Men are reluctant to pay a visit to the man in the white coat.
Chances are you get your car tuned regularly, never skip an oil change, and keep it buffed and polished till it sparkles.
But are you taking such good care of yourself?
Our busy lives and work schedules often prevent us from seeking routine preventive medical care. But preventive medicine is cost-effective and reduces the risk of illness and disease. A stitch in time saves NINE. More than half of the men in the United States have not been to see a doctor in the past year and 55% of men admit that they are reluctant to visit the doctor. Hence, men tend to die earlier than women and are more likely to die from eight out of the ten top causes of death than women – when most of them are curable if detected early.
Reasons why men don’t visit the doctor on a regular basis.
- One reason is that going to the doctor is just too inconvenient.
- Another reason is that we’ve been socialised since childhood to believe that being a man means sucking it up when you have an illness or injury. Going to the doctor for some men means admitting that you’re weak and defeated, and, thus, unmanly.
- Men view the doctor as someone we only visit when something’s wrong with us. We don’t see going to the doctor as a way to prevent health problems before they start.
- Finally, some men are nervous about going to the doctor because they are afraid the doctor may find something wrong. But while being diagnosed with something wrong isn’t very fun, it’s still better than dying from lack or late diagnosis
4 Reasons to Get Regular Physical Medical Check-up
- Prevent health problems.
Medicine is not just geared towards treating health problems, it is also to prevent them. More and more doctors are focusing on preventing their patients’ health problems before they start. By getting a regular exam, you can nip your health problems in the bud.
- If your doctor spots a funky looking mole, it can be removed before you have problems with skin cancer.
- If he notices that your blood pressure is too high, he can suggest a diet and fitness plan to help reduce it before you have a heart attack.
- If your family has a history of certain diseases or health problems, your doctor can give you guidance on how you can reduce your risk of suffering those ailments.
- Save money.
If a doctor can nip a problem in the bud before it gets serious, you’ll save a lot of money on medical bills down the road – especially if you are responsible for your medical bills.
- Establish baselines.
Getting a physical medical examination will
- Establish baselines for things like your weight, blood pressure, and cholesterol and help your doctor gauge your health’s subsequent progression or regression and advise you on steps to take to correct the anomalies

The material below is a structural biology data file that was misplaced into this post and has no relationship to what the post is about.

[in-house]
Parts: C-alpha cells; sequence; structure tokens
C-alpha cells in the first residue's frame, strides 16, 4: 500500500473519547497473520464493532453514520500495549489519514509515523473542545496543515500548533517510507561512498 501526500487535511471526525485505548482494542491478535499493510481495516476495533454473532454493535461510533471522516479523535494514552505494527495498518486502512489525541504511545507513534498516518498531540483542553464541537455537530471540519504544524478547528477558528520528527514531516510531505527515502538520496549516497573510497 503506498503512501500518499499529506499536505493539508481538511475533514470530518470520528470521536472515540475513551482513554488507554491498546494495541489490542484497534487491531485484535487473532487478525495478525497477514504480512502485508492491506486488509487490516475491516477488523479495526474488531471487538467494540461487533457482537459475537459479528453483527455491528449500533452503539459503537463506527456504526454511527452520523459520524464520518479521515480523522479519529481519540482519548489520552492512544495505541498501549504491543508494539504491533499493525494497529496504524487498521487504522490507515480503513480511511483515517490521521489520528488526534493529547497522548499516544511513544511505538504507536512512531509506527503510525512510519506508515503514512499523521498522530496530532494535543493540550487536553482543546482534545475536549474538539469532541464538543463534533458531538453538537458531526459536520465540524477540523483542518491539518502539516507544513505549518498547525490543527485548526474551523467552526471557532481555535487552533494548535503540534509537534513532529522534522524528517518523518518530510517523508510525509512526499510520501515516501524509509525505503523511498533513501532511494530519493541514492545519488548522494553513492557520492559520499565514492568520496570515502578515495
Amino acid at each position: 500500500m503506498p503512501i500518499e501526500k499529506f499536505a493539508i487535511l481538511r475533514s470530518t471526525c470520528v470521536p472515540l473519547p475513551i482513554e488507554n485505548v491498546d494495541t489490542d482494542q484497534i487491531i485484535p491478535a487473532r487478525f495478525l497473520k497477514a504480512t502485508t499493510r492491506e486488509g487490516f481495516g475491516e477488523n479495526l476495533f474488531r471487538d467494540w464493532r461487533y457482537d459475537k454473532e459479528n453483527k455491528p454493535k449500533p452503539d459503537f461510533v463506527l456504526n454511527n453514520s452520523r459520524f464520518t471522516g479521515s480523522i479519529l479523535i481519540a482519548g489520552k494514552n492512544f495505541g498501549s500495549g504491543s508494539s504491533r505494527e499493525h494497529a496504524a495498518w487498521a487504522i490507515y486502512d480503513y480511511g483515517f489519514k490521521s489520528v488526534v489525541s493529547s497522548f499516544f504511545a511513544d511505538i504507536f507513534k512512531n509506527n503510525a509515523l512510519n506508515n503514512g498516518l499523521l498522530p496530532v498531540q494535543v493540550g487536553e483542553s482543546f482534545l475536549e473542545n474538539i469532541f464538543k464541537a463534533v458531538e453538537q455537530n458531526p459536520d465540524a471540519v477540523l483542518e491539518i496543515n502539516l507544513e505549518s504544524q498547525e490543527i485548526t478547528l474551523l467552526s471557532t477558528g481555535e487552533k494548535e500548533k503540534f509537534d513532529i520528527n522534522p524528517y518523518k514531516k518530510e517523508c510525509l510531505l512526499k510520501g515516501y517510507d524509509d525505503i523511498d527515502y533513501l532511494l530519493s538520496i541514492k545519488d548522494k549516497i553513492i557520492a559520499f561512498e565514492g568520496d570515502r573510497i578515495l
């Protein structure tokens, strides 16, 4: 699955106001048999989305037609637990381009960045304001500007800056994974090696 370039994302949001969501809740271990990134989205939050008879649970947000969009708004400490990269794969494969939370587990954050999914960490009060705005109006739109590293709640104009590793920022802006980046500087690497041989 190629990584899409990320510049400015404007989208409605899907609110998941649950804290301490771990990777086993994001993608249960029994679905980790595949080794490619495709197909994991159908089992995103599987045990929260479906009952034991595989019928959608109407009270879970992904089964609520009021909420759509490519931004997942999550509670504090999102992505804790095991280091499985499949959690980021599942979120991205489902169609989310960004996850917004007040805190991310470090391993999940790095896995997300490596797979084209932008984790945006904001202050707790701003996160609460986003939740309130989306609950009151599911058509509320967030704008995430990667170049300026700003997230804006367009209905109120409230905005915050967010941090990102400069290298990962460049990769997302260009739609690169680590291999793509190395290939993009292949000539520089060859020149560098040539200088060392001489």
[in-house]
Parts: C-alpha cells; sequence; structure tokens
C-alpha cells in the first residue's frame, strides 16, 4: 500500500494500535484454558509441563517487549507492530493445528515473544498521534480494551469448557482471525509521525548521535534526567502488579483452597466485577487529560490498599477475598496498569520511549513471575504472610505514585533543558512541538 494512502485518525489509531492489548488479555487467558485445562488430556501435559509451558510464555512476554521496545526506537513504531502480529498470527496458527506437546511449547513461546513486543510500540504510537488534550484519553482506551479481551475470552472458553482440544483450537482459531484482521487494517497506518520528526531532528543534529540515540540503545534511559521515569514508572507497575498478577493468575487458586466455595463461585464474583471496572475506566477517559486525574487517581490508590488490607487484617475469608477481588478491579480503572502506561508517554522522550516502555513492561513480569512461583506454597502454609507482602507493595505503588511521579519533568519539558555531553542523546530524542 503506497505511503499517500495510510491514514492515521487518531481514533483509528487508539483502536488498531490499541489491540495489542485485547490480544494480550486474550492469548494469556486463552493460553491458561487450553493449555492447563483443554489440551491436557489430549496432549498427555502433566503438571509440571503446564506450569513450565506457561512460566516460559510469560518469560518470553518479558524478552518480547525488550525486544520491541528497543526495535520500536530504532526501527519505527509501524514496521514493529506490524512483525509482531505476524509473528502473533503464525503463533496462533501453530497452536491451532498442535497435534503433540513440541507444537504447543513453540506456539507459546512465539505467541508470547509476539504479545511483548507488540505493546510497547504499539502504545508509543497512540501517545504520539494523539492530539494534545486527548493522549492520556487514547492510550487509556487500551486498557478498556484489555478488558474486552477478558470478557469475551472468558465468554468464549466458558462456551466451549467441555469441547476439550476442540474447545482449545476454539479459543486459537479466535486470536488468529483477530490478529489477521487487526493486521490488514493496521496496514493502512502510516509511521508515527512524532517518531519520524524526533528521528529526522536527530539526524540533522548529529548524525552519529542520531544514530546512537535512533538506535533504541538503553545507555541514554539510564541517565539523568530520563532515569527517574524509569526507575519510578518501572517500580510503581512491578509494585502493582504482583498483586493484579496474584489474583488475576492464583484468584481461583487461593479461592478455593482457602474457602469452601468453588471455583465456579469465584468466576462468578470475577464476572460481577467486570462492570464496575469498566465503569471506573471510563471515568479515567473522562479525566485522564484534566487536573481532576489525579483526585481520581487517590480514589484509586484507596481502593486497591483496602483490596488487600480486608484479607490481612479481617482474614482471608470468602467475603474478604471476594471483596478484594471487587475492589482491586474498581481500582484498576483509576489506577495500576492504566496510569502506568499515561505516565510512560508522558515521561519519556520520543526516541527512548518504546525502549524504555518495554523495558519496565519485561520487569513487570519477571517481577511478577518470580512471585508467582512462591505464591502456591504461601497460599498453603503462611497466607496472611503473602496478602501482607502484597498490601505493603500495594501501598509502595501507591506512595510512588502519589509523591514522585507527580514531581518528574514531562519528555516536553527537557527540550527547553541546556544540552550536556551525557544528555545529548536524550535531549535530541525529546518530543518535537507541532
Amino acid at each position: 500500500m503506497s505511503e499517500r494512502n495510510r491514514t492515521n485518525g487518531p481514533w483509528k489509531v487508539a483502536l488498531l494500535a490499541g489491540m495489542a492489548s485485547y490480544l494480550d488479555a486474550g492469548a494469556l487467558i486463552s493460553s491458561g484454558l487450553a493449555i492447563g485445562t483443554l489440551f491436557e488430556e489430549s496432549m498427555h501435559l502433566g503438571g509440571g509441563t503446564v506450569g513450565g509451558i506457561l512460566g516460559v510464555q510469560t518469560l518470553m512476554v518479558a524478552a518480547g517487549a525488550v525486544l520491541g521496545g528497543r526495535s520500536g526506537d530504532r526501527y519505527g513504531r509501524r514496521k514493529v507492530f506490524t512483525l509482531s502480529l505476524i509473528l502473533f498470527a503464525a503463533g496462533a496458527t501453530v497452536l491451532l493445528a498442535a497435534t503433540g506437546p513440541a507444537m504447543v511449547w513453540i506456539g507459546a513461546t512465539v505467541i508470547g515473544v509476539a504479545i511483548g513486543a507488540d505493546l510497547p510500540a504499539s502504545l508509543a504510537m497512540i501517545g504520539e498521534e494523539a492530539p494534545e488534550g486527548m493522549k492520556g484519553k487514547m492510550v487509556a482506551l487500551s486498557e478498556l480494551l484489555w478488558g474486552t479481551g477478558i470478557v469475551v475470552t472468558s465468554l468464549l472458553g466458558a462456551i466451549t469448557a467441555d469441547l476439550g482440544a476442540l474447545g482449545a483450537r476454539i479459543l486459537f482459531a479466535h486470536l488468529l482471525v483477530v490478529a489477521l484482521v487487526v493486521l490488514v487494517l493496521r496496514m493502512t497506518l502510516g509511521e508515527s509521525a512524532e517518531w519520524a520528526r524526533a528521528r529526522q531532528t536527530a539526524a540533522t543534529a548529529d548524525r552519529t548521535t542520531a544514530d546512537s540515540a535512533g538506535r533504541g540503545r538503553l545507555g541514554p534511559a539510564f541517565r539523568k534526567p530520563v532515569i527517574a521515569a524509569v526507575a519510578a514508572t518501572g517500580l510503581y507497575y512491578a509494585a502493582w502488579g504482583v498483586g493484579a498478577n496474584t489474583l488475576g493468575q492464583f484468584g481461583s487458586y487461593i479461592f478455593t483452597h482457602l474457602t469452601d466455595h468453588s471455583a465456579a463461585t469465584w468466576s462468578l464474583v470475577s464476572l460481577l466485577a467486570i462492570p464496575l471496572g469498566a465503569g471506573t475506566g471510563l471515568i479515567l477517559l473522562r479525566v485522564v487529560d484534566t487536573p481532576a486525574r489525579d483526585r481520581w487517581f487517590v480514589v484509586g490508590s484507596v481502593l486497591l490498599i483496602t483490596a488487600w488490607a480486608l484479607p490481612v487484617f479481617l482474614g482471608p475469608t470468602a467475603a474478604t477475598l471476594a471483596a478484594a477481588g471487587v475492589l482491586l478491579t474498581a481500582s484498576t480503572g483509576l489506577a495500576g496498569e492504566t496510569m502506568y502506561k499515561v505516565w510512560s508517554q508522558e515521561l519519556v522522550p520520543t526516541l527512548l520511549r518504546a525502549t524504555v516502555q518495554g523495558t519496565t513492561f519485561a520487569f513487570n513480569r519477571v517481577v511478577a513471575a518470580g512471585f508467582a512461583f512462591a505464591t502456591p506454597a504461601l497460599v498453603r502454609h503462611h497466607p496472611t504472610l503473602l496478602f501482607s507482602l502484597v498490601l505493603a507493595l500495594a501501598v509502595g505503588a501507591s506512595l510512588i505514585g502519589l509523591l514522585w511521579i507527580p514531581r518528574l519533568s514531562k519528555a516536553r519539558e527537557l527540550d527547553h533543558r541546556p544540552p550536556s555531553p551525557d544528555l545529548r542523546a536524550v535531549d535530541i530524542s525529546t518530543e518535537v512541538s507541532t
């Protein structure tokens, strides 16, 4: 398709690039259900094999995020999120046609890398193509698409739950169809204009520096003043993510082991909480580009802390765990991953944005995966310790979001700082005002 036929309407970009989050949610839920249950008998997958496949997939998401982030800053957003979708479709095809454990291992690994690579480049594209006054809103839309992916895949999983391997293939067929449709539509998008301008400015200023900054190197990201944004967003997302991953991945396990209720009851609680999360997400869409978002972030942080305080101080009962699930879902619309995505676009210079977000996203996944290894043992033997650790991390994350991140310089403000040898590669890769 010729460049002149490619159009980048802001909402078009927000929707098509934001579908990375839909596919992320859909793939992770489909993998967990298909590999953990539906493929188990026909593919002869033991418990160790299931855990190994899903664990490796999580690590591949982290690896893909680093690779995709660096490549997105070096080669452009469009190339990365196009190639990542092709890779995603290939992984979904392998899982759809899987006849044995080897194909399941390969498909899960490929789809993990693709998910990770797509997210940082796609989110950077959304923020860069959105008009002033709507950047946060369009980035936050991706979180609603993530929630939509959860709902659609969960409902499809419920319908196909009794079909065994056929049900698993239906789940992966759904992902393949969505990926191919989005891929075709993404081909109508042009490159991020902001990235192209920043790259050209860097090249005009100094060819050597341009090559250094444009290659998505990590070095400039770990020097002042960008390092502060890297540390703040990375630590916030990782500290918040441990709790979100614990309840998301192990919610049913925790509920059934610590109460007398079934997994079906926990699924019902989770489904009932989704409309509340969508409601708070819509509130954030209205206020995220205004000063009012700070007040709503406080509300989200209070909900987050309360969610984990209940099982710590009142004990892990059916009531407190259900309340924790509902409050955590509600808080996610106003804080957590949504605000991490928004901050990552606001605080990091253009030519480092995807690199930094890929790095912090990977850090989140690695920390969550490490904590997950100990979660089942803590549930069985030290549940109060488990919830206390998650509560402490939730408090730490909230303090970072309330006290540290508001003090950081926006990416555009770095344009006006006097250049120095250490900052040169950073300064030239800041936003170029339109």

- Develop a relationship with your doctor.
Because men don’t see the doctor regularly, we often don’t have a doctor with whom we’ve developed a trusting relationship. But having a doctor that you can trust can ensure that you get the best care possible.
How Often Should You Get a Physical Medical Examination?
If you’re in your 2o’s… every five years.
If you’re in your 30’s… every three years.
If you’re in your 40’s… every two years.
50 and above, every year
The 10 tests you can do at home
The Men’s Health Forum recommends the following checks which can indicate a possible problem but if you are worried see your GP.
If your waist is more than 37 inches you’re getting into the obese range and risking heart disease and diabetes. Reduce risk by weight loss and exercise; even a brisk 15-minute daily walk will help.
Examine your testicles once a month for lumps or changes. If you notice any visit your GP. This is the most common cancer among men between 20 and 35 but any age can fall foul. It’s curable in more than 90 per cent of cases if caught early.
Look at your behaviour honestly. Are you drinking too much, have a short fuse, think about suicide? Depression is grossly under-diagnosed among men because it’s difficult to talk about. Visit your GP or talk to the Samaritans.
If your nails are very pale under the beds (they should be pink) and the creases in your hands are pale, you may be anaemic. Sufferers tend to be pale and lethargic. It can be a sign of something more serious, such as cancer of the bowel, stomach or blood.
- Diabetes awareness
Diabetes, a lack of insulin, prevents the body metabolising sugars and can have serious complications, including kidney failure, blindness, heart disease and amputations. A combination of increased thirst, tiredness, thrush infections and weight gain, see your GP.
Check your moles and report any changes in size or shape including bleeding, crusting, itching or inflammation. Melanoma accounts for three out of four deaths from the skin disease and has doubled over the last 15 years.
Monitor visits to the loo at night and any trouble passing water or blood in the urine. This may be a sign of an enlarged prostate. Prostate cancer can be detected with simple tests, yet claims the lives of 10,000 men a year, mostly the over 45s.
Look for discharge, discolouration or small growths. Sexually-transmitted diseases are increasing, including hepatitis, HIV, chlamydia, gonorrhoea and syphilis.
Look for changes in your bowel habits. If you have constipation, then diarrhoea and/or blood in your stools see your GP. The symptoms can indicate a disease such as piles, colitis, Crohn’s or bowel cancer – the third most common cancer in men.
- Blood pressure
Have your blood pressure checked every three years if under 40, then annually. Hypertension (high blood pressure) is the main cause of heart disease. Symptoms include tunnel vision and blood in your urine. Men can mistake cardiac pain for indigestion. If indigestion remedies don’t work or the pain appears with exercise or you feel sick, it could be your heart.